A wildlife sanctuary dedicated to bears rescued from bile farms has won a reprieve from the Vietnamese government following a high profile campaign aimed at countering a bid to have the area handed over for private development.
The decision was a sorely needed victory for animal rights campaigners and commonsense given the sanctuary was built after an agreement with the government was struck four years ago.
Built in Vinh Phuc Province on six hectares of land in the Red River Delta region in the country’s north, the U.S.$2 million center had become home to many different types of bears which had previously been held in cramp cages with a catheter fixed to their bile ducts, some for up to 30-years.
The bile is extracted and used in traditional Chinese — and scientifically unfounded — medicines which believers say will heal an assortment of illnesses, improve eyesight and act as an anti-inflammatory agent. Celebrities like the British comedians Ricky Gervais and Stephen Fry had rallied behind efforts to save the sanctuary.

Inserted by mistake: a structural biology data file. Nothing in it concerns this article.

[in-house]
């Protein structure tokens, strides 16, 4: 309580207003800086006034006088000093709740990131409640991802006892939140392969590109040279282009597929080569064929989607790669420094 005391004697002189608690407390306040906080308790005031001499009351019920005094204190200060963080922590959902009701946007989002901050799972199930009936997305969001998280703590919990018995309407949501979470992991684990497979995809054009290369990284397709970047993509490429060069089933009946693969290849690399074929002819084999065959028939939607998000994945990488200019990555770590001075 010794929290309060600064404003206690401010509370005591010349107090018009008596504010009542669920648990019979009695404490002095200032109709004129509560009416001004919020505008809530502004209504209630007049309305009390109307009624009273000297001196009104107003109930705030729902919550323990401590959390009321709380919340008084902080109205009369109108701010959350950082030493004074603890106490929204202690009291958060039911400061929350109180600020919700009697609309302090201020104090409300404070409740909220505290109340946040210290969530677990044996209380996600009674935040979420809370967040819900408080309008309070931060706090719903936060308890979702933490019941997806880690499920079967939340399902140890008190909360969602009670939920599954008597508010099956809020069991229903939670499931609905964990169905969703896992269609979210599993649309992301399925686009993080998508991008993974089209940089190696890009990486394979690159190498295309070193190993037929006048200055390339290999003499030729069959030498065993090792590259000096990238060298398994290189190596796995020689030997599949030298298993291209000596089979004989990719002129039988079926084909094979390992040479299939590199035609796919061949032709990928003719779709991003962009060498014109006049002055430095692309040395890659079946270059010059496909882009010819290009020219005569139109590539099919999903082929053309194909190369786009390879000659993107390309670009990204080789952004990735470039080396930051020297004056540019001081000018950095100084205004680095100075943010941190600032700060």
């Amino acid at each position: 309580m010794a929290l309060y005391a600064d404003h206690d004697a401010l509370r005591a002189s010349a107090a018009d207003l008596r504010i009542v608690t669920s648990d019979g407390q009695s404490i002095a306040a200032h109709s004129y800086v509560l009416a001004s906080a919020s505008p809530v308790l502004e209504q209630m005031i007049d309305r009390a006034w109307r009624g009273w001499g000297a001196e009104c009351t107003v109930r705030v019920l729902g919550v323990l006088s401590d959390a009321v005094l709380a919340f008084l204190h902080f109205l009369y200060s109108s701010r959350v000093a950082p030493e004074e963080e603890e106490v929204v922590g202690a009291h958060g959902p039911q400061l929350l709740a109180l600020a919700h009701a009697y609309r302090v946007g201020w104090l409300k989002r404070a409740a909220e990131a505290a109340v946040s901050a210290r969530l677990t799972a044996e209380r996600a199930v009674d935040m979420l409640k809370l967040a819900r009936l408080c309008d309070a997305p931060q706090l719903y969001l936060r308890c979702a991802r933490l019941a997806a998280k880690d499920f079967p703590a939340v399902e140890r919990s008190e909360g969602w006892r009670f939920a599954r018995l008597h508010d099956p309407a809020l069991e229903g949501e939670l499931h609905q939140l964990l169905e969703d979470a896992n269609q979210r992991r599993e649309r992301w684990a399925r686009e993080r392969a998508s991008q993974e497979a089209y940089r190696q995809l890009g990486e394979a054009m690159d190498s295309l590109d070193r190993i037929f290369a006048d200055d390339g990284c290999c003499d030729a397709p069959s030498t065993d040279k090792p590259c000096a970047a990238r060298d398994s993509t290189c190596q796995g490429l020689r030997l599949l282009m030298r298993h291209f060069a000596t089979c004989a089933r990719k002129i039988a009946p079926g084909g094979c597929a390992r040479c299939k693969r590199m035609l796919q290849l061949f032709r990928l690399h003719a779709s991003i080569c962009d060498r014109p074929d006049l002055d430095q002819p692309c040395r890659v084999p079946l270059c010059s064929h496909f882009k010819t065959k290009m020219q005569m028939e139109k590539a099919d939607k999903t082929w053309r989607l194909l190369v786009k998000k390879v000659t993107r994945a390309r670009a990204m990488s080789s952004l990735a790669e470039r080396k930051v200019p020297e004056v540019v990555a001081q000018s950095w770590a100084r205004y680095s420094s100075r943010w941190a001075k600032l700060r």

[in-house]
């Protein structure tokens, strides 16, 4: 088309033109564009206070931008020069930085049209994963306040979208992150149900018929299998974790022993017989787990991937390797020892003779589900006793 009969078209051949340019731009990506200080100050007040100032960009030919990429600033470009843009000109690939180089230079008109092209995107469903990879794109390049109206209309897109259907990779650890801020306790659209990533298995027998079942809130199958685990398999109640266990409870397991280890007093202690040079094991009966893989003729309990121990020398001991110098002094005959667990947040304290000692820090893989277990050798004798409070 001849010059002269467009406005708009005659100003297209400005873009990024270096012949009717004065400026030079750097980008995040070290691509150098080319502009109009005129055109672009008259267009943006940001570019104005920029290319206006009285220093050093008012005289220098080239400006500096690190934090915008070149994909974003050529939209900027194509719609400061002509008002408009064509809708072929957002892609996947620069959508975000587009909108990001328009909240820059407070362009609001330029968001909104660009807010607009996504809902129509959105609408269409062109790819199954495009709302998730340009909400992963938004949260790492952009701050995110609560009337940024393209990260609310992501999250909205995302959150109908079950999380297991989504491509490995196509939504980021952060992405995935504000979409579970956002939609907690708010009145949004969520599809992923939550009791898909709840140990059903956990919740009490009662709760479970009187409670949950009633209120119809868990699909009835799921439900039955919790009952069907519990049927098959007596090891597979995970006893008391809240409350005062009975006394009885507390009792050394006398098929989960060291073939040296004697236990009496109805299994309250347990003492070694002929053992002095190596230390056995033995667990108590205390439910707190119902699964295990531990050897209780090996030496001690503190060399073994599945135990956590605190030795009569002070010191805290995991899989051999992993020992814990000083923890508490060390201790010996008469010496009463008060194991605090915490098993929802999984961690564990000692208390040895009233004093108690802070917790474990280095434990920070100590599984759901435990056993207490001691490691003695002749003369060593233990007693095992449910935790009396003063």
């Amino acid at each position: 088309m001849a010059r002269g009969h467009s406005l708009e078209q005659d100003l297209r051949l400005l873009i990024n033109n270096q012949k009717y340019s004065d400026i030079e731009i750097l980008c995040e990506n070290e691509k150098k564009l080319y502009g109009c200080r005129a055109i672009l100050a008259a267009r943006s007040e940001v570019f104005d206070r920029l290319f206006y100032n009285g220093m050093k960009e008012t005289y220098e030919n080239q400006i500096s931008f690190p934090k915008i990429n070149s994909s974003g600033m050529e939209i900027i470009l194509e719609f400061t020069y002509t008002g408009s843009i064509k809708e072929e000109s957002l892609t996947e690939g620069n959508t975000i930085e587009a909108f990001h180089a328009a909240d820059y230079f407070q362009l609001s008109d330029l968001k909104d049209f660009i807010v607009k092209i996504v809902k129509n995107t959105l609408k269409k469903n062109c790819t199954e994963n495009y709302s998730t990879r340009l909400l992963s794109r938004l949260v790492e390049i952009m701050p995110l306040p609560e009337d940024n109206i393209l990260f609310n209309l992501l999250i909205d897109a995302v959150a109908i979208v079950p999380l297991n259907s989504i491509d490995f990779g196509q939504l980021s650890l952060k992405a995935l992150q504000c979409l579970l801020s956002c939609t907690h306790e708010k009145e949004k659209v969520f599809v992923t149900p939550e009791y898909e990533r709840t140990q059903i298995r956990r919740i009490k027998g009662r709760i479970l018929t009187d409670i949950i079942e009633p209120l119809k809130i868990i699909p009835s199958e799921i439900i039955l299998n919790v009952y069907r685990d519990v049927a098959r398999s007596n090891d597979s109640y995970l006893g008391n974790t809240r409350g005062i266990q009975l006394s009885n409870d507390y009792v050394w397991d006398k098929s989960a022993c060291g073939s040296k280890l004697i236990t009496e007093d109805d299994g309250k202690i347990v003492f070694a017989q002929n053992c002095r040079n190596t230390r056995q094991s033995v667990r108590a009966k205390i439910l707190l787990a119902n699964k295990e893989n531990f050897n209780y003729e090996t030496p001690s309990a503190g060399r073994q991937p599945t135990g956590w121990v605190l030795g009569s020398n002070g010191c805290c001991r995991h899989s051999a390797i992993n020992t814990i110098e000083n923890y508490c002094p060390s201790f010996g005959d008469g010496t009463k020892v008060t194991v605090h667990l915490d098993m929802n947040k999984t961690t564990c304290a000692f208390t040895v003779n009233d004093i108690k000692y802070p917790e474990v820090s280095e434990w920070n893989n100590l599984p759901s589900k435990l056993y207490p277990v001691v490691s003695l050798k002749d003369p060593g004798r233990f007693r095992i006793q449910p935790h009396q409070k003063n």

Thousands of bears — including moon bears, brown bears and the Malaysian Sun bear — are regularly milked for their bile on Vietnamese farms despite a ban imposed in 1992. The law has proven difficult to enforce because it still allows bears to be kept as pets and the practice still finds public acceptance despite heavy fines.
The decision was reached Monday in a meeting that included the Vietnamese Prime Minister Nguyen Tan Dung. His presence was required after allegations that a private company had attempted to acquire the site for development and the all powerful military declared the area of strategic national interest.
The sanctuary’s operators Hong Kong-based Animals Asia had claimed Do Dinh Tien, the director of the Tam Do National Park of lobbying the Defense Ministry to evict the sanctuary, which includes 77 local staff, to allow construction of a hotel through a business deal with links to his daughter.
He denied the charges, arguing he was simple man with no senior contacts within the military.
Land grabbing has emerged as a critical issue in Vietnam and across much of South East Asia with corporations and the politically-connected competing with farmers – the overwhelming majority of whom live a hand to mouth existence — for access to precious land.
Vietnam has launched a nationwide review of land management practices aimed at preventing disputes following a series of clashes between long term land uses and the authorities.